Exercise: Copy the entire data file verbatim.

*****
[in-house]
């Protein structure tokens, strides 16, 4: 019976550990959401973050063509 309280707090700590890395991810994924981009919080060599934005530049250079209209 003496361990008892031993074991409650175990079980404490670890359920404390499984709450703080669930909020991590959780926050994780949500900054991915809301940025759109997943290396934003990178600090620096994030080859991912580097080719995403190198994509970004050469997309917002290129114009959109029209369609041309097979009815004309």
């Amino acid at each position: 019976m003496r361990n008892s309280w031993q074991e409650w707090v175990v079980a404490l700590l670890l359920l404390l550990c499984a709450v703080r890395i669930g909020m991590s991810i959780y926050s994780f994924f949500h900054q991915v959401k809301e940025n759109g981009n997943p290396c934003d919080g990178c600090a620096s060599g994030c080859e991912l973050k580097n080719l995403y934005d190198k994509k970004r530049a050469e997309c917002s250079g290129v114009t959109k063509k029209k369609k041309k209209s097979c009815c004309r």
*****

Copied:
[in-house]
């Protein structure tokens, strides 16, 4: 019976550990959401973050063509 309280707090700590890395991810994924981009919080060599934005530049250079209209 003496361990008892031993074991409650175990079980404490670890359920404390499984709450703080669930909020991590959780926050994780949500900054991915809301940025759109997943290396934003990178600090620096994030080859991912580097080719995403190198994509970004050469997309917002290129114009959109029209369609041309097979009815004309």
């Amino acid at each position: 019976m003496r361990n008892s309280w031993q074991e409650w707090v175990v079980a404490l700590l670890l359920l404390l550990c499984a709450v703080r890395i669930g909020m991590s991810i959780y926050s994780f994924f949500h900054q991915v959401k809301e940025n759109g981009n997943p290396c934003d919080g990178c600090a620096s060599g994030c080859e991912l973050k580097n080719l995403y934005d190198k994509k970004r530049a050469e997309c917002s250079g290129v114009t959109k063509k029209k369609k041309k209209s097979c009815c004309r």